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Home / News and Insights / Insights / A Post Office Inquiry? What would it mean?

This was first published on 18 May 2021 and updated on 20 May 2021. 

The acquittal recently of a group of former sub-postmasters and sub-postmistresses by the Court of Appeal has been called ‘the UK’s most widespread miscarriage of justice’. Their prosecution by the Post Office came about because of financial irregularities found by the Horizon computer system. A system that was itself flawed.

The government launched an inquiry in December 2020 to:

understand what went wrong, assess whether lessons have been learned and that concrete changes have taken place, or are underway, at Post Office Ltd.

But the inquiry is non-statutory which means that, whilst it has flexibility over how it operates, participation in the process is voluntary and the inquiry itself lacks the powers provided in the Inquiries Act 2005 – most notably the power to compel the production of documents and other relevant evidence and to require witnesses to give evidence under oath.

Since the Court of Appeal decision, calls for a statutory inquiry have been growing louder. Campaigners, politicians, and the media have all called for more powers for the inquiry. There has even been the threat of a judicial review. Recent reports suggesting that the government will announce a statutory appeal have now been proved to be right.

What the change means

The inquiry will be converted into a statutory inquiry as of 1 June 2021, to be conducted under the Inquiries Act 2005. The Act will govern all aspects of the inquiry including, in particular, the taking of witness evidence and the delivery of recommendations. It will take place in public and have the power to compel witness testimony and documentary evidence – from individuals and organisations.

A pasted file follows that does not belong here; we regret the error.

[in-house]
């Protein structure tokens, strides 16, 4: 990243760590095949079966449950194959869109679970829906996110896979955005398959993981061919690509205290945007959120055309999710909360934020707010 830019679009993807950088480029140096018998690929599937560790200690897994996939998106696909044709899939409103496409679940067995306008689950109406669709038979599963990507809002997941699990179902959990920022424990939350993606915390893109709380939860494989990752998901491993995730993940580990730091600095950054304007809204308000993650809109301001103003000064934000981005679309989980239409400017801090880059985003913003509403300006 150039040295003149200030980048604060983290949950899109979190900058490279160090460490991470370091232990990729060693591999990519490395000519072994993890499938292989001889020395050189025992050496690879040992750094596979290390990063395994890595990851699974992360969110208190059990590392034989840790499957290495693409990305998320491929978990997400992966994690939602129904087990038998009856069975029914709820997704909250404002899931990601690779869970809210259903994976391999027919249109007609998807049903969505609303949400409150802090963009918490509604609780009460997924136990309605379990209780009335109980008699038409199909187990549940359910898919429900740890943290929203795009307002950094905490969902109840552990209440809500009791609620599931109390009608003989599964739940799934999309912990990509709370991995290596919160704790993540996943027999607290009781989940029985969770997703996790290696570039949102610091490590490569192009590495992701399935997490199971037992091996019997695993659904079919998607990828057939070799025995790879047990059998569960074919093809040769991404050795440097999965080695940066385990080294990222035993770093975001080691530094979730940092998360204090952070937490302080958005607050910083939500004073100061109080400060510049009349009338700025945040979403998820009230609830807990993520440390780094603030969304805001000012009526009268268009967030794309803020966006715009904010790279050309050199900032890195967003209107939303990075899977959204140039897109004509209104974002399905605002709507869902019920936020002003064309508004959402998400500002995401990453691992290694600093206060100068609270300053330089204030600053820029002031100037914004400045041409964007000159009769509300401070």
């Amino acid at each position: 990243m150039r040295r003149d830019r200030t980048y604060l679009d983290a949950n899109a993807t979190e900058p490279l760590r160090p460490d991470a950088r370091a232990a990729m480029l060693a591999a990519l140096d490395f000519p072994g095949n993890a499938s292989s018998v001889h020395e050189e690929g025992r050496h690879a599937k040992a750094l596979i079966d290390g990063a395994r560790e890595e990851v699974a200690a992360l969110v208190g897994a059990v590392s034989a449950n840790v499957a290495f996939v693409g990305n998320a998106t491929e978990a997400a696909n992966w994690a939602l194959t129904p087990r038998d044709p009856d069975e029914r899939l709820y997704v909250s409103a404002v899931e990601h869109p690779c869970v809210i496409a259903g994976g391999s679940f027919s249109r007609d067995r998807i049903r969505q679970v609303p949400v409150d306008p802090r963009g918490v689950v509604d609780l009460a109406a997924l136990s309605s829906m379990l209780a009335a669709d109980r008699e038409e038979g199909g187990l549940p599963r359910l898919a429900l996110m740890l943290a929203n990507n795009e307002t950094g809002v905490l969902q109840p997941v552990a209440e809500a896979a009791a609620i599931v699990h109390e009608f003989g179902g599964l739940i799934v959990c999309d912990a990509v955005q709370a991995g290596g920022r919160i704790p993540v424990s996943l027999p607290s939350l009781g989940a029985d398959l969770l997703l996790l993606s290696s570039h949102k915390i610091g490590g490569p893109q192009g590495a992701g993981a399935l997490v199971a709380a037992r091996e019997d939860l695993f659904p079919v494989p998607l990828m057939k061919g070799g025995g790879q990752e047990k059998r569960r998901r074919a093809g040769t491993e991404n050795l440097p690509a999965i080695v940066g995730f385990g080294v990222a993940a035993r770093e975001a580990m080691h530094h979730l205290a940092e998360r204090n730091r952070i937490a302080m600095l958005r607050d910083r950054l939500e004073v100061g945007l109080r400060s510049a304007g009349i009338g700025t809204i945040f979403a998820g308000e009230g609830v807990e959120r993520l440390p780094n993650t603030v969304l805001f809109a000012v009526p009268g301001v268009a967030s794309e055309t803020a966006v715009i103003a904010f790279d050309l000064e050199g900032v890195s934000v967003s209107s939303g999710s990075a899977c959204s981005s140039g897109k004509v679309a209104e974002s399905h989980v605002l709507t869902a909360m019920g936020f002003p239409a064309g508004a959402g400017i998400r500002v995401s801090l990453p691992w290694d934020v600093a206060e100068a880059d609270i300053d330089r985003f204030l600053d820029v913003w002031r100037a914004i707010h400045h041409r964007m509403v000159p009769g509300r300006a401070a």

Rather than starting all over again, the government proposes that the current inquiry should simply continue, led by its Chair, the retired High Court judge, Sir Wyn Williams, albeit with its new enhanced status.

In announcing this news, the government has recognised the need to provide greater scrutiny of what has gone on, and we anticipate the inquiry will now demand documents from the Post Office, government departments and those involved in all aspects of the Horizon computer system, including, of course, its supplier Fujitsu.

In another mark of the greater seriousness with which this troubling episode is being treated, the terms of reference for the inquiry have been amended, and the aim now is for the inquiry to present its report by the Autumn of 2022, rather than the Summer of this year, as had originally been required.

As with all inquiries of this sort, the focus will be on learning lessons, but there is a danger that the shift in status to a statutory inquiry will see louder and louder calls for the naming, blaming and shaming of those involved in any failures identified.

Outcome of the inquiry

The government has responded to the significant pressure on it by giving the inquiry the powers many were seeking.

According to the Institute for government, ‘between 1990 and 2017, 46 inquiries made 2,791 recommendations’. There is no doubt that some of these recommendations have led to significant change, for example, the acceptance of the existence of institutional racism following the MacPherson (Stephen Lawrence) Inquiry.

Of course, a public inquiry has no power to determine civil or criminal liability and it is left up to the government to decide to what extent recommendations should be implemented.

However, the Post Office, Fujitsu, government departments and many individuals will rightly fear the outcome of this inquiry. They will all have to re-consider how to engage with the process and prepare very differently for it.

For the victims of the injustice, their families, and supporters, they will now believe they have a better chance of getting at the truth behind what really happened.

How BDB Pitmans can help

We have extensive experience of providing the secretariat to and representing both individuals and organisations at public inquiries. Our previous experience includes work on the Bloody Sunday Inquiry, the Hutton Inquiry, the Independent Inquiry into Child Sexual Abuse (IICSA), the Infected Blood Inquiry, the Forde Inquiry, and others.

Our services also include a specialist communications and reputation management team who can assist on all aspects of media and stakeholder engagement.

For more information about our expertise, contact a member of our specialist public law team.

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